For Saturday, try to get to the fields before 1:00 for the very exciting young LA-based Latin act Quitapenas, who work the full spectrum of Latin-styles - and have a Santana-esque jam or two in their repetoire as well. Then Blossoms, Arkells, the PJ-Harveyish Mitski, LA soft-rockers Local Natives, and soulful electro-rockers Kaleo all have their charms, but the biggest rock act of the day - by far - is Pennsylvania indie up-and-comers Car Seat Headrest at 4:15 in the Mojave.  There 2016 album Teens Of Denial, from which 90% of their set will be based, tops this site's best of 2016 rankings and is chock full of wonderful classic rock riffs and explosive, almost sing-along choruses.  As with King Gizzard and Radiohead Friday, if rock is your thing - DO NOT MISS THIS SET.

Following Car Seat Headrest Friday - Chicano Batman, The Atomics, Two Door Cinema Club, Warpaint are your best Rock n Roll bets.

Among non-rock acts Friday, I'd start with subheadliner experimental folk-rocker extraordinaire Bon Iver, whose gotten increasingly more experimental in recent years, but elevates his material in a live setting to an extent few other contemporary artists do. Trust me, however mellow his music is on record, this will be a dynamic set. After Bon Iver, the day is loaded with fantastic non-edm oriented DJ acts - Tycho, Moderat, Four Tet (performing with Daphni and Floating Points in the Yuma), Nicolas Jaar, Stranger Things soundtrack artists SURVIVE, and my top electronic recommendation for the entire weekend - Floating Points' 3:05 full band live set in the Mojave.

Sunday, on paper, is actually the strongest rock day of the weekend, but scheduling overlaps have watered it down quite a bit.  Still, in the earlier hours - Preoccupations, Ezra Furman, Pond, Whitney and Devendra Banhart are all well worth checking out, leading up to Future Islands at 6:10 who are more synth rockers but one of the best and most reliable live acts on the planet at present. If you've never seen them before, frontman Samuel Herring is not to be missed. Unfortunately, as has been the trend in recent years, once the sun sets Sunday evening, EDM takes over and this year is no different. You're only rock acts in the late hours are chill beach rockers Real Estate, and quintessential 80s band New Order.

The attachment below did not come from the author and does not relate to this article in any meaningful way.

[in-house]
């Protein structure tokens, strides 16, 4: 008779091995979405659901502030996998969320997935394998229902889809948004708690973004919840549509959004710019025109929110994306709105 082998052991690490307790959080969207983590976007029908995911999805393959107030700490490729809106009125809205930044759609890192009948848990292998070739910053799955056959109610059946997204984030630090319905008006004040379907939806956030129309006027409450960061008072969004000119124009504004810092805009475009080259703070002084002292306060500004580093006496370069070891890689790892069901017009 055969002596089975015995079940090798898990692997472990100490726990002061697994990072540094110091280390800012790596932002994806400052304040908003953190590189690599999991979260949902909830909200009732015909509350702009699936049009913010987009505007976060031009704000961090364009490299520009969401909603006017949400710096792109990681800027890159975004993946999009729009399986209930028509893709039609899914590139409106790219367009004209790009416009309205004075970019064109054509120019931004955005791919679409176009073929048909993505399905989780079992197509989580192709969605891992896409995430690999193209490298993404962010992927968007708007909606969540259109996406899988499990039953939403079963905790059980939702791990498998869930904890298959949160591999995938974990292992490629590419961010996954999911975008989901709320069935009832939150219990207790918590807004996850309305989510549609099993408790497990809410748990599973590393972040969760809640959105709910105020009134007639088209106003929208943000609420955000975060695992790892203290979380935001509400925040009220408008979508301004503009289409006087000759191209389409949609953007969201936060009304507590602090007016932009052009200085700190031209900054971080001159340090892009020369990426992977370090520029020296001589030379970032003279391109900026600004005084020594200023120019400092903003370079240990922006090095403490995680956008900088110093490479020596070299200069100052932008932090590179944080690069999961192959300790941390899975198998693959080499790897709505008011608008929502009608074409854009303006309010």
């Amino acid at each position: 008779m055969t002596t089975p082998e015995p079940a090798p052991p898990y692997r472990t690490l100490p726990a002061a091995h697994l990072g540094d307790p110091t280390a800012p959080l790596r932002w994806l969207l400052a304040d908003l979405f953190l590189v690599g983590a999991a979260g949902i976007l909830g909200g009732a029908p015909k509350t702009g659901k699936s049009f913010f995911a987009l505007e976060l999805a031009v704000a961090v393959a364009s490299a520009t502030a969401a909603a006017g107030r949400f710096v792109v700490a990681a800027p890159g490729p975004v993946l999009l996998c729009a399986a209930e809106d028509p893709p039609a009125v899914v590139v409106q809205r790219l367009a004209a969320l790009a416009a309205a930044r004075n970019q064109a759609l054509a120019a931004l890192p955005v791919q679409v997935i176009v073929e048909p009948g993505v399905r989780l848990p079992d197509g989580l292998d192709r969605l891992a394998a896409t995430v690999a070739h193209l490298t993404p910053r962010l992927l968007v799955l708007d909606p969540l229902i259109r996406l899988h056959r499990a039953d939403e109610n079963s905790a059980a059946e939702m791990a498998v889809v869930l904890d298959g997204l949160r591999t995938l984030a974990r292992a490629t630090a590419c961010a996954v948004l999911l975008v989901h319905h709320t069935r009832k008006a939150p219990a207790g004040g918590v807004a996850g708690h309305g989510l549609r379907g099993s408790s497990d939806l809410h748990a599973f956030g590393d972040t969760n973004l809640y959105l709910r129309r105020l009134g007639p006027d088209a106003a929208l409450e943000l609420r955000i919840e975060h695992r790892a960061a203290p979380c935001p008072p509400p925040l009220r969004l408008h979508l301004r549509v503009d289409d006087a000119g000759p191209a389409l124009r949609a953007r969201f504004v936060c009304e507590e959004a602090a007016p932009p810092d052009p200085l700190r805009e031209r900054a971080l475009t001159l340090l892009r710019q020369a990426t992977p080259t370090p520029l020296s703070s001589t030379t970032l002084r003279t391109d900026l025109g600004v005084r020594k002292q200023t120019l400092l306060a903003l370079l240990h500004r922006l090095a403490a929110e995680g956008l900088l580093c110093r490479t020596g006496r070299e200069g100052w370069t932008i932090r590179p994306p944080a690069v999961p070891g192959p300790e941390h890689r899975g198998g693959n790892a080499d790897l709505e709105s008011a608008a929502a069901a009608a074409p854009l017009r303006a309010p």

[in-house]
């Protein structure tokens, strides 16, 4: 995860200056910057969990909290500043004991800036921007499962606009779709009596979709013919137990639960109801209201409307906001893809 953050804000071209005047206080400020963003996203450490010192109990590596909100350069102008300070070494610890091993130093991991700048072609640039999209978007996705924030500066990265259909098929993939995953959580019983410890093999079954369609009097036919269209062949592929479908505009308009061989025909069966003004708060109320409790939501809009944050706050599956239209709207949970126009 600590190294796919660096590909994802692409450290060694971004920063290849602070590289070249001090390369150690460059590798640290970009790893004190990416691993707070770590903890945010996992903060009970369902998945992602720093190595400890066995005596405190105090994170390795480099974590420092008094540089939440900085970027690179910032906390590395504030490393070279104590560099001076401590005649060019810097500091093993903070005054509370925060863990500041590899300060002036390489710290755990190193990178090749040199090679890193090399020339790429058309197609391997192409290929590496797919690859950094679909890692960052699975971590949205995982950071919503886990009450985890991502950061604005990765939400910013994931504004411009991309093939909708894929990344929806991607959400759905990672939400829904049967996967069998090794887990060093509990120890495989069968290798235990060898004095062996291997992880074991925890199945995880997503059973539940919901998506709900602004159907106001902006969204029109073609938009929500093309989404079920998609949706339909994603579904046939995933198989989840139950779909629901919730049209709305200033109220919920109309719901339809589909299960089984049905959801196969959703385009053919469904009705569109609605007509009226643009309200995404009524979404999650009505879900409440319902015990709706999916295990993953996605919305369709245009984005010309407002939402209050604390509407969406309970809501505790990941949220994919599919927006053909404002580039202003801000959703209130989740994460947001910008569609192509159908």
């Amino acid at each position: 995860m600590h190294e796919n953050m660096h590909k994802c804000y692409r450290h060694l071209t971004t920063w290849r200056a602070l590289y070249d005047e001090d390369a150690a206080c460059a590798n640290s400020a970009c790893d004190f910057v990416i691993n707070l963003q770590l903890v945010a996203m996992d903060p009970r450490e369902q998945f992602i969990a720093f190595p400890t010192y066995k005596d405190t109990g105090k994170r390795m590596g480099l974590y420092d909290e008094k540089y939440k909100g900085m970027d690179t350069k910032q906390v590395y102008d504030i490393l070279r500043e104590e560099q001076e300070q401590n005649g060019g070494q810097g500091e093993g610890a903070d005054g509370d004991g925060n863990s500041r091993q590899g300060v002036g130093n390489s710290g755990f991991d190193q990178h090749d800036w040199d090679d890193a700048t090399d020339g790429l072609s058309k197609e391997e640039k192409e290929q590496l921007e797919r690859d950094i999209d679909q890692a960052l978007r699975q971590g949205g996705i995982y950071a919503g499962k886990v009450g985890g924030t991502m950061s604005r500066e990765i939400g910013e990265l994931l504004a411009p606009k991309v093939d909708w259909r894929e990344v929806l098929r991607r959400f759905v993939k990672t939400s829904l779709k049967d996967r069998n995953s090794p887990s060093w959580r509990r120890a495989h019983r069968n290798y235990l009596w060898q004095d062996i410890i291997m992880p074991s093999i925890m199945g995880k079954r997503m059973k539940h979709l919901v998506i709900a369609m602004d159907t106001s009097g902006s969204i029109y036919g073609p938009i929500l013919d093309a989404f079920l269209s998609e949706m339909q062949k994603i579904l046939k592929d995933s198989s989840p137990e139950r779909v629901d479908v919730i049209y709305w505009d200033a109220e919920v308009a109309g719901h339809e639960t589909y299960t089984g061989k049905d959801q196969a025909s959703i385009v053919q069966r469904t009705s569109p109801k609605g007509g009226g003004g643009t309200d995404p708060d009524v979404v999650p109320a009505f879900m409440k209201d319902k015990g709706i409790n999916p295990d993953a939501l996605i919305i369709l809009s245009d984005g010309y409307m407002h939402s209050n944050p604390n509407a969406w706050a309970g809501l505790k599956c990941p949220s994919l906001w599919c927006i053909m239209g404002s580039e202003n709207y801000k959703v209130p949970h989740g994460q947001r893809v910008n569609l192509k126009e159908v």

For the best non-rock acts of Sunday's bill - you have to start with reggae legend Toots & The Maytals and headliner Kendrick Lamar - arguably the best and most important rapper in the world at this specific moment in music history. I also highly recommend soul outfit Lee Fields & The Expressions, and movie composer Hans Zimmer, who will be playing an hour long medley of his many Oscar winning compostions backed by a near full orchestra.

And that's it folks, my down and dirty recs, and for those joining me this weekend, stay hydrated, and I hope you have an amazing time.

Monday, April 3, 2017

McQ's #67 Song Of 2015 - TRIUMPH - Screaming Females

The first track to make our 2015 songs countdown is Triumph, just one of many lean, mean, blistering highlights from veteran New Brunswick, New Jersey indie power-trio Screaming Female's 2015 venture towards a more classic hard-rock/old school heavy metal sound, Rose Mountain.

I've rocked out to this track too many times to count since hearing it.  Hopefully, after giving it a listen, you will too.

Here's an awesome live-in studio performance of the song.

Saturday, April 1, 2017

McQ's #67 Song Of 1967 - WHAT A WONDERFUL WORLD - Louis Armstrong

Landing the #67 spot in our Favorite Songs Of 1967 countdown is one of the most beloved standards of the last century, Louis Armstrong's What A Wonderful World.

But it wasn't always that way for Armstrong's last major single.

Written with Armstrong in mind but first offered to Tony Bennett by songwriters Bob Theile and George David Weiss, it became the elder jazz statesman's to record after Bennett turned it down.

Released in October 1967, the song was at first ignored in the United States. Hated by the head of Armstrong's American label ABC, the track received no promotion, and sold less than 1000 units in its initial run.

But in the UK it was a monster smash, making Armstrong, at 66 years in 1967, the oldest performer at the time to ever top the British charts. So popular was the song in the UK that not only did it quickly rise to number 1 in the British weekies, but it held on to become the top selling UK single in all of 1968 as well.

Then, over the years, after a never ending string of television and film soundtrack plugs, the song gradually solidified its standing as the revered classic it's viewed as today.